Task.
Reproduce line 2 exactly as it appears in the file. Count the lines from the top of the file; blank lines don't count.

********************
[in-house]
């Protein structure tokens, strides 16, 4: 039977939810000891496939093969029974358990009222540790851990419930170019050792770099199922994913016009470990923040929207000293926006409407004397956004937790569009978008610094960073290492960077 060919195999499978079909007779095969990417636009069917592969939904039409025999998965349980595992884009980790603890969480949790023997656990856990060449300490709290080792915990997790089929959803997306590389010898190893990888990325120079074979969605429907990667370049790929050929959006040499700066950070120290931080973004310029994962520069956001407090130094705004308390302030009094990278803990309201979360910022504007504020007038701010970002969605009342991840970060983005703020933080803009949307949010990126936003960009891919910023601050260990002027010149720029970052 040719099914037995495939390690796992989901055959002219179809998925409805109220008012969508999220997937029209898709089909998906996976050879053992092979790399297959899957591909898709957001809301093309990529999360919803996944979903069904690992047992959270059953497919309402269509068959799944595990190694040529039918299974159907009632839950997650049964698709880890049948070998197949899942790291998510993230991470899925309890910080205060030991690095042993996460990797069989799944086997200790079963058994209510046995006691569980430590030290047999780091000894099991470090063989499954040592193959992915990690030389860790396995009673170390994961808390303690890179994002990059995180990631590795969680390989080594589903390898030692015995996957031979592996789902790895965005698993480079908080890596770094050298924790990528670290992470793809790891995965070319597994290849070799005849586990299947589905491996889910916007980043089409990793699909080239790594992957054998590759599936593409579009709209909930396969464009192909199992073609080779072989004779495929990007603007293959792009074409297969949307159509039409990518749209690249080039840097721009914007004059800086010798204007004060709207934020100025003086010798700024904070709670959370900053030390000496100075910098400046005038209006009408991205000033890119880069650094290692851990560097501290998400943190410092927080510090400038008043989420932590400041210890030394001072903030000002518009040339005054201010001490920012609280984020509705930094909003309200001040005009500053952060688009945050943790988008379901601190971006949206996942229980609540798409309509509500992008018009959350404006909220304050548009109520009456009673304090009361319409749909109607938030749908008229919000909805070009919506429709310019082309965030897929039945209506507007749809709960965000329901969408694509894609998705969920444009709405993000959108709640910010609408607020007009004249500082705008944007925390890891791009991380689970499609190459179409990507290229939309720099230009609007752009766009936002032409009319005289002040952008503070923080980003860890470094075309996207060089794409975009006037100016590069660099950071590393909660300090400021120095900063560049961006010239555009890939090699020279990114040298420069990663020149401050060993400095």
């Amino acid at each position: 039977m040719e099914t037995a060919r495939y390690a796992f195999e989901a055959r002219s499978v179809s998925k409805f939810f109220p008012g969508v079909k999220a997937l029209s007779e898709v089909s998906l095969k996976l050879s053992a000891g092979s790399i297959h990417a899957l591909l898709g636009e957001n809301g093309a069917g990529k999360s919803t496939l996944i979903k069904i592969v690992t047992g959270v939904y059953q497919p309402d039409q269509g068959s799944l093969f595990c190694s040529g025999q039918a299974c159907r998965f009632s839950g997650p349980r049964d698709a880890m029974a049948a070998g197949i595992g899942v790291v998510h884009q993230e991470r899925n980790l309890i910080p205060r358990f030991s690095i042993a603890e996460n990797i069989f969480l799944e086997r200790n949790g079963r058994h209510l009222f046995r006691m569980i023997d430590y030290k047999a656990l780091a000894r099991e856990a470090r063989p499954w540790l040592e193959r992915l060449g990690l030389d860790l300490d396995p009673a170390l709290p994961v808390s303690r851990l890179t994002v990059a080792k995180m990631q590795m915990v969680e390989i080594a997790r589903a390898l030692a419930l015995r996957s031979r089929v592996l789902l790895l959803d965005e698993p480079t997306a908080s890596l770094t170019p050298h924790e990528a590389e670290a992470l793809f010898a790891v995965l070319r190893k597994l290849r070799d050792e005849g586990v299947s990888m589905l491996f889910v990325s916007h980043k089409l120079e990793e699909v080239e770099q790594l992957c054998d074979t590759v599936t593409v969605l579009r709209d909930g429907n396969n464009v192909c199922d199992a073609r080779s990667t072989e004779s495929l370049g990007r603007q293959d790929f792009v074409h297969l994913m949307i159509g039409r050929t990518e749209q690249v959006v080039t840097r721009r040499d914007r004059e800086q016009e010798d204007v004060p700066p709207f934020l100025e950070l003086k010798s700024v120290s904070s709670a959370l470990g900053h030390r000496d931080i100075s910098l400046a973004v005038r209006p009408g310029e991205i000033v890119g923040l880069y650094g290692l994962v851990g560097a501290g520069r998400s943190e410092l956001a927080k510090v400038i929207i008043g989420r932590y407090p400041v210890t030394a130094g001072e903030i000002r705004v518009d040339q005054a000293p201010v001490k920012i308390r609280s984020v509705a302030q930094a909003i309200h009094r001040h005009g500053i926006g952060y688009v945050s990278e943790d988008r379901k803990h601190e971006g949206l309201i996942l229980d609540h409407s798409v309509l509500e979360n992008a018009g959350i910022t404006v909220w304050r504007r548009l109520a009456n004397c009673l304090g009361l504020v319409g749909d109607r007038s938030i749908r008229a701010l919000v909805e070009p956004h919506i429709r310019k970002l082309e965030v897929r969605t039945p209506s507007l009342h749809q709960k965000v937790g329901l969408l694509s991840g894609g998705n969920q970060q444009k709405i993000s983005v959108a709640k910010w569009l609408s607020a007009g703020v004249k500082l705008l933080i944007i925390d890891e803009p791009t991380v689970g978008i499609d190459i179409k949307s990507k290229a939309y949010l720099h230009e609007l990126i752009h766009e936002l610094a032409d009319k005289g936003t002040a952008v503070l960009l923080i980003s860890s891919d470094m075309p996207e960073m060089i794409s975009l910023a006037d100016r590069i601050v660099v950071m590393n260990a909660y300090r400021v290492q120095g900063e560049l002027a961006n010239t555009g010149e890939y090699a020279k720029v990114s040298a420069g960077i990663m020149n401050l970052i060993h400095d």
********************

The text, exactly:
């Protein structure tokens, strides 16, 4: 039977939810000891496939093969029974358990009222540790851990419930170019050792770099199922994913016009470990923040929207000293926006409407004397956004937790569009978008610094960073290492960077 060919195999499978079909007779095969990417636009069917592969939904039409025999998965349980595992884009980790603890969480949790023997656990856990060449300490709290080792915990997790089929959803997306590389010898190893990888990325120079074979969605429907990667370049790929050929959006040499700066950070120290931080973004310029994962520069956001407090130094705004308390302030009094990278803990309201979360910022504007504020007038701010970002969605009342991840970060983005703020933080803009949307949010990126936003960009891919910023601050260990002027010149720029970052 040719099914037995495939390690796992989901055959002219179809998925409805109220008012969508999220997937029209898709089909998906996976050879053992092979790399297959899957591909898709957001809301093309990529999360919803996944979903069904690992047992959270059953497919309402269509068959799944595990190694040529039918299974159907009632839950997650049964698709880890049948070998197949899942790291998510993230991470899925309890910080205060030991690095042993996460990797069989799944086997200790079963058994209510046995006691569980430590030290047999780091000894099991470090063989499954040592193959992915990690030389860790396995009673170390994961808390303690890179994002990059995180990631590795969680390989080594589903390898030692015995996957031979592996789902790895965005698993480079908080890596770094050298924790990528670290992470793809790891995965070319597994290849070799005849586990299947589905491996889910916007980043089409990793699909080239790594992957054998590759599936593409579009709209909930396969464009192909199992073609080779072989004779495929990007603007293959792009074409297969949307159509039409990518749209690249080039840097721009914007004059800086010798204007004060709207934020100025003086010798700024904070709670959370900053030390000496100075910098400046005038209006009408991205000033890119880069650094290692851990560097501290998400943190410092927080510090400038008043989420932590400041210890030394001072903030000002518009040339005054201010001490920012609280984020509705930094909003309200001040005009500053952060688009945050943790988008379901601190971006949206996942229980609540798409309509509500992008018009959350404006909220304050548009109520009456009673304090009361319409749909109607938030749908008229919000909805070009919506429709310019082309965030897929039945209506507007749809709960965000329901969408694509894609998705969920444009709405993000959108709640910010609408607020007009004249500082705008944007925390890891791009991380689970499609190459179409990507290229939309720099230009609007752009766009936002032409009319005289002040952008503070923080980003860890470094075309996207060089794409975009006037100016590069660099950071590393909660300090400021120095900063560049961006010239555009890939090699020279990114040298420069990663020149401050060993400095």